I have been somewhat preoccupied with things around the house since returning home.... here are more of my photos from Monterey, VA.


{I loved the texture found during my walk on this gray morning...}

{the architect in me is drawn to this stone building while cringing at how they current owner replaced the first floor windows with significantly smaller doublehung windows and blocked off the upper story windows all together...}

Washington State {Part 1}

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Our visit to Washington State was a like a mini road trip. We landed in Spokane and stayed with my sister and her husband. Had a lazy Friday morning and early afternoon before heading out to Lake Roosevelt. There we met up with the rest of my family.

These were taken along Highway 2 west of Spokane.

This was the view of Lake Roosevelt as we descended a 5% grade to the Columbia Basin.

Scenic Sunday: Lake Roosevelt Washington State

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Hello ~

I took a break from this blog earlier this month and am now back. Last weekend I was in Washington State vacationing on Lake Roosevelt. This was the sunset of the first evening at the lake. The haze was from two large forest fire up in Canada, it was smoky but did really add some visual depth to the scenery.

For more scenic views please visit the Scenic Sunday blog.

Walking around Boston: Churches

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View of Richardson's Trinity Church through the transom window of the Boston Public Library.
Detail of Trinity Church.
Richardsonian architecture was the first architectural style to originate in the USA, previously architects would take architural queues from Europe and assimilate them to the demands of their clients here in America.

Not certain what the name of this church is. I just liked the strong gothic lines, if feels very Northern European to me in style, except for the bell tower.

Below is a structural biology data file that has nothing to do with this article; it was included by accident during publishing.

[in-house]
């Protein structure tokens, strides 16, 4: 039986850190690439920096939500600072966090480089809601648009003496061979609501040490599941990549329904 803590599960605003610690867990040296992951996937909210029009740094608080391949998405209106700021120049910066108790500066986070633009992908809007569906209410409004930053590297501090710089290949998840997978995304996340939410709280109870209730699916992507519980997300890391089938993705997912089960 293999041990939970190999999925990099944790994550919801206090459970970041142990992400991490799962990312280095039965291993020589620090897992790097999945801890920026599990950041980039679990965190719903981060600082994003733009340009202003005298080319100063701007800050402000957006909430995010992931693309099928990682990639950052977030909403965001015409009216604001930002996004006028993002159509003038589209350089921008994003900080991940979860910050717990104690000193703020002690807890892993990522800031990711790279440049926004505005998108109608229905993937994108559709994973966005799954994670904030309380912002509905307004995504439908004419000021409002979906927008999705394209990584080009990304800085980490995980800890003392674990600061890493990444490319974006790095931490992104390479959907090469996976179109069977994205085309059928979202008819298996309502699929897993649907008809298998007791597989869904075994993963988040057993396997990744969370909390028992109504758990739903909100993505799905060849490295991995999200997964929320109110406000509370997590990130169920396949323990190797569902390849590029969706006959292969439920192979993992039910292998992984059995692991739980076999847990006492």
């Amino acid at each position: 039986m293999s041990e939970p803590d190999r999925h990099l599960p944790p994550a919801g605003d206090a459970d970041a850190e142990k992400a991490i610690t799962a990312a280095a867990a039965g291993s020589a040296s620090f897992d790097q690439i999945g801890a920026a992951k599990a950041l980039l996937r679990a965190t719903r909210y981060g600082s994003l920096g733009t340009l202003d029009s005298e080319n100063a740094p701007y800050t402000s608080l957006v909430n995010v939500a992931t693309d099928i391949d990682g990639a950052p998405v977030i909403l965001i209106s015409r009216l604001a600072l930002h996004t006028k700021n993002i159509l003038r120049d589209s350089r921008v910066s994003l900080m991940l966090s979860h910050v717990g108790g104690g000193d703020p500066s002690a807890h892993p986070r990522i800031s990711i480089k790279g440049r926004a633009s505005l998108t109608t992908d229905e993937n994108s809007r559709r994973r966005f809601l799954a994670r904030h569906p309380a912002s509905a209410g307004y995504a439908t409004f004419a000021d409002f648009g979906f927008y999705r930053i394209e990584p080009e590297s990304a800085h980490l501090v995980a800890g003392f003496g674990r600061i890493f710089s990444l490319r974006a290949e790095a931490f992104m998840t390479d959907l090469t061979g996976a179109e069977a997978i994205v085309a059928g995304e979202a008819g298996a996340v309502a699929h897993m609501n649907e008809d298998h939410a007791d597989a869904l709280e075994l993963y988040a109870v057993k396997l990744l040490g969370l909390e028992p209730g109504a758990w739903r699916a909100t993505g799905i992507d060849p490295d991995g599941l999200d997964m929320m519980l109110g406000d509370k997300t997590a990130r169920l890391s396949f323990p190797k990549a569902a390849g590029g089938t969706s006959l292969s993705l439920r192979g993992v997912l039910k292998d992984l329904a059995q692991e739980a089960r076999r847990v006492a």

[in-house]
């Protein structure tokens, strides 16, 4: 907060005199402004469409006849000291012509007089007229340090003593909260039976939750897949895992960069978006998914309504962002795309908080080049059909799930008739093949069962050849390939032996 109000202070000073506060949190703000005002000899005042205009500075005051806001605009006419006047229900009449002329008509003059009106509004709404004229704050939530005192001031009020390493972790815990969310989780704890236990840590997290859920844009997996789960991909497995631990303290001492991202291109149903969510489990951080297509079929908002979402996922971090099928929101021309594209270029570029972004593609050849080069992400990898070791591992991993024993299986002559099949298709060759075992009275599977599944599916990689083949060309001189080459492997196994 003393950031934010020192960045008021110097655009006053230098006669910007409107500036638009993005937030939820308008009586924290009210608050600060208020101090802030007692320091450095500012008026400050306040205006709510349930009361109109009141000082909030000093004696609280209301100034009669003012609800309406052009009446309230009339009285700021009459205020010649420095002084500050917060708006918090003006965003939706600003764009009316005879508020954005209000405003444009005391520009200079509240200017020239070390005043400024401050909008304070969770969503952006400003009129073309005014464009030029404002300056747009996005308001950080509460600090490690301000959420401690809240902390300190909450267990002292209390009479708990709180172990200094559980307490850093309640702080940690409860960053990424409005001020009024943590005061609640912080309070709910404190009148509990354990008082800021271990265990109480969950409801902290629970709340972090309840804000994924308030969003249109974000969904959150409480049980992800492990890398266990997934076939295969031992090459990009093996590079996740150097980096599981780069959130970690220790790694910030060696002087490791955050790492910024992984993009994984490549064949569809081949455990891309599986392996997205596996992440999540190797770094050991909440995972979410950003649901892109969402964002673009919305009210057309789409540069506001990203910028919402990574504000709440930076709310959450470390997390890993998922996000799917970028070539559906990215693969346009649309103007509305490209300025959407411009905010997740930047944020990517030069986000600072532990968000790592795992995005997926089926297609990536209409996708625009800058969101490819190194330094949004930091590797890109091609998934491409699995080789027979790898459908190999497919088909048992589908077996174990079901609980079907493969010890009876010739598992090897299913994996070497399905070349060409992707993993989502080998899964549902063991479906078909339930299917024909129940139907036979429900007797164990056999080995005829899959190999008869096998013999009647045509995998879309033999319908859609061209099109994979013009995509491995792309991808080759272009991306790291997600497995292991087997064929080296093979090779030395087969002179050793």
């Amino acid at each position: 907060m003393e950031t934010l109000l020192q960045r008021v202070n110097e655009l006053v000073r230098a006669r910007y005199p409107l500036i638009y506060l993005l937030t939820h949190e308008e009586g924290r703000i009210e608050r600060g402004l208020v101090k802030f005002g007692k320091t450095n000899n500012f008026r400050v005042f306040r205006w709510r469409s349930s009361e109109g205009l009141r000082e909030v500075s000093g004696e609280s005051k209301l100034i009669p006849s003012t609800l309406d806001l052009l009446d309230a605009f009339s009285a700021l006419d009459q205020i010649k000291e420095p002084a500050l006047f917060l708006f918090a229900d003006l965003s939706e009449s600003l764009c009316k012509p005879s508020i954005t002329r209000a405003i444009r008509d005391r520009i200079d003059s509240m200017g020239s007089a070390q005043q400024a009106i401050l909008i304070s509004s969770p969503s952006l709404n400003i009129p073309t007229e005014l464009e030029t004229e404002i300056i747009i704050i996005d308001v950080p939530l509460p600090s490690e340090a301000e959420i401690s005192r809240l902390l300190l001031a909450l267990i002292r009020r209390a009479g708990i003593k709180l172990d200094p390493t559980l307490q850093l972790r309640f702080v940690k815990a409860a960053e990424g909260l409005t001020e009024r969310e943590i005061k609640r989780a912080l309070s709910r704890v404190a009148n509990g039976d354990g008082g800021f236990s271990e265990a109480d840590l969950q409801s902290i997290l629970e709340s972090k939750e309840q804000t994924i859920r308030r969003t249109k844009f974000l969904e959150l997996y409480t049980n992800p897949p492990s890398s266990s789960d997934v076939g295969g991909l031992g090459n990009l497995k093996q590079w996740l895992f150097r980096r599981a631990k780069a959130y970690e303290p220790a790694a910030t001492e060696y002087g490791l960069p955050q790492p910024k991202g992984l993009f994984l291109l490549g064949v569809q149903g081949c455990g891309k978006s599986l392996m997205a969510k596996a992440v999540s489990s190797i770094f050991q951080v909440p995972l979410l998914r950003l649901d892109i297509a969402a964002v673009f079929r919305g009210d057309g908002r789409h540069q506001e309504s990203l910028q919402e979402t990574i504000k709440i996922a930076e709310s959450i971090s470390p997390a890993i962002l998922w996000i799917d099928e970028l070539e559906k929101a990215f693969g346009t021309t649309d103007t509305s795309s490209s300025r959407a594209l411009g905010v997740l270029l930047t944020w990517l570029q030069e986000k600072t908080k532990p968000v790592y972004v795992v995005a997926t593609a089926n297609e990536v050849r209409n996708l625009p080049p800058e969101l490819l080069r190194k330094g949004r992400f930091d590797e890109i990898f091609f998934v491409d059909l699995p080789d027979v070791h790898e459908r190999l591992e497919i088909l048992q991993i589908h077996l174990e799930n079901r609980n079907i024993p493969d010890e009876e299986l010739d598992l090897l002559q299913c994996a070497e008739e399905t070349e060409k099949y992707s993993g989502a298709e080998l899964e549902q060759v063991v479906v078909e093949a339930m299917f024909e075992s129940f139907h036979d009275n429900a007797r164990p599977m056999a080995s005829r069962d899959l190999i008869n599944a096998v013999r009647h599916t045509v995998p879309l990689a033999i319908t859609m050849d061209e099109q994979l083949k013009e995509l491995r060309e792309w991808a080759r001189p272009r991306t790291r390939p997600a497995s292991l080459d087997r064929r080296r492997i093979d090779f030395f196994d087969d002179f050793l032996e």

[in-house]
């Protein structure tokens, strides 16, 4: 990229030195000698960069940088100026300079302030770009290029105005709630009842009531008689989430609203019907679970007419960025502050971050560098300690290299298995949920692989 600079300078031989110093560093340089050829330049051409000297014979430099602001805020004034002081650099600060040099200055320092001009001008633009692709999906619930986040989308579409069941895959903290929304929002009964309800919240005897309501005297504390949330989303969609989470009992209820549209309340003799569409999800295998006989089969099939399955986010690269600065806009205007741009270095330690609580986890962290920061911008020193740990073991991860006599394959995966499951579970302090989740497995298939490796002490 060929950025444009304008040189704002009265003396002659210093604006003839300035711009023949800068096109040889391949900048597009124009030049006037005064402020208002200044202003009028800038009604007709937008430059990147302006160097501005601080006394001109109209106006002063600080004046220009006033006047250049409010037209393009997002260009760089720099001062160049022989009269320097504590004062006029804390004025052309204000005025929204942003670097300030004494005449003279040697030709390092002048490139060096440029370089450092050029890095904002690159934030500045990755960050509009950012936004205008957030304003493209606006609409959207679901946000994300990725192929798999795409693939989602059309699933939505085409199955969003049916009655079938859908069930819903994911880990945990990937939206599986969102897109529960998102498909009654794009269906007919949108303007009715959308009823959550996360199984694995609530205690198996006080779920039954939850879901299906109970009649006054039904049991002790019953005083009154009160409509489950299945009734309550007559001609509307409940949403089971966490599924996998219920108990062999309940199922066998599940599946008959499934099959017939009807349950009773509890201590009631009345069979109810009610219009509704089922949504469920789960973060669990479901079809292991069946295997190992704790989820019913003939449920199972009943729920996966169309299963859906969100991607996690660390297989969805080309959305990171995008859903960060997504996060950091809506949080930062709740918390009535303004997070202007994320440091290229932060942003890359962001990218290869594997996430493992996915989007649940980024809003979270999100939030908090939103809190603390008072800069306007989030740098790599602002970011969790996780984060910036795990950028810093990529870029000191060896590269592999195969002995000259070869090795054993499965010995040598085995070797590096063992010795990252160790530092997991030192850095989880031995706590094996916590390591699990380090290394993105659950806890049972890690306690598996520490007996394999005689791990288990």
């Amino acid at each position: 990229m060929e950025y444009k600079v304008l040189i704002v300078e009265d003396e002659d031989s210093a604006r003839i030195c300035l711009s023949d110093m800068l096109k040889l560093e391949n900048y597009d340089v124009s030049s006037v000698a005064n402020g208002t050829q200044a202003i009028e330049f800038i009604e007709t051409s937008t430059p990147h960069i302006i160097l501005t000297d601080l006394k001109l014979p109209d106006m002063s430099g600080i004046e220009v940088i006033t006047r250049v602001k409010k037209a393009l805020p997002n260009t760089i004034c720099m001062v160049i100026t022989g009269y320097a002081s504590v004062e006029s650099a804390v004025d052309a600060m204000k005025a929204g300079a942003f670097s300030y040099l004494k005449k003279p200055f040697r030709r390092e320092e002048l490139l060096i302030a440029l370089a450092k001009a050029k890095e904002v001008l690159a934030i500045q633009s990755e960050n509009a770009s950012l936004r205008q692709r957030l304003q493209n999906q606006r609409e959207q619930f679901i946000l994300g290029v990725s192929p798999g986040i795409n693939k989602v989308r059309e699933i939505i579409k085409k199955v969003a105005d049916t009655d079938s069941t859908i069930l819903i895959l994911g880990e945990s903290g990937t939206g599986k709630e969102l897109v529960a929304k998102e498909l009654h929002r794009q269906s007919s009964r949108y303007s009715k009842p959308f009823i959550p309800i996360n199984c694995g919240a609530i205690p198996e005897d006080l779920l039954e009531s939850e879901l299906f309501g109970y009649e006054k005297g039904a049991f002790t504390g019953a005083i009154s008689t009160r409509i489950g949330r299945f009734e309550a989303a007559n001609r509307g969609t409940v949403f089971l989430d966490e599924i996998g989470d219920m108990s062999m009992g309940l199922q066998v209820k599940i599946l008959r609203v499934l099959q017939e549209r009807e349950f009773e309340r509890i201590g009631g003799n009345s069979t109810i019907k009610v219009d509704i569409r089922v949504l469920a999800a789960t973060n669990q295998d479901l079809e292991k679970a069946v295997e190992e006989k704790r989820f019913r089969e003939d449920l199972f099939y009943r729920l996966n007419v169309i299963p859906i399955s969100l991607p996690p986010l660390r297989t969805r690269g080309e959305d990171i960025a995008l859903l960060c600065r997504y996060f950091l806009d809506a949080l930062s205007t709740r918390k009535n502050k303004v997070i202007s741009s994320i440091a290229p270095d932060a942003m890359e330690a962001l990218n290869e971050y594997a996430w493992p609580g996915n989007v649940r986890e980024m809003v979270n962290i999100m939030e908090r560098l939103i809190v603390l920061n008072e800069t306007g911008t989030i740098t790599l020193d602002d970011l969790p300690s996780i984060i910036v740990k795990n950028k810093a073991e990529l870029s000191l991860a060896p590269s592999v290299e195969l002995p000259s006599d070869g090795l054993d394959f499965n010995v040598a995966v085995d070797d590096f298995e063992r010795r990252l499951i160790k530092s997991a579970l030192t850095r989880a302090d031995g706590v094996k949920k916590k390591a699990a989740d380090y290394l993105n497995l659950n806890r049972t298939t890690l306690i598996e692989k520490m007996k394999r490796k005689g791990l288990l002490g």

Walking around Boston: Brick

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Hi there,

While in Boston I took a lot of pictures and am only now able to go through them and organize some common themes. I really enjoyed the variety of architecture, especially the late 19th and early 20th century residential buildings, the architects used brick in such interesting ways back then, simple coursing, decorative bricks, sometimes incorporating stone and terra-cotta. Here are few examples that caught my attention.

More pictures of Boston to come tomorrow. Have a good night. Liz

Boston Public Library

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Hi ~

I am in Boston this week. Yesterday I spent the entire afternoon at the Boston Public Library, participating in an art and architecture tour of the McKim building, admiring the lovely architectural details, and taking advantage of the great art folios found in the library's collection.

Some interesting notes about the building:
} The original building architecture firm was McKim, Mead and White (the later addition was designed by Phillip Johnson.)
} construction of the McKim building was completed in 1895
} the courtyard was modeled off the Cancelleria Palace in Rome
} the mural in the main gallery was painted by Puvis de Chavannes.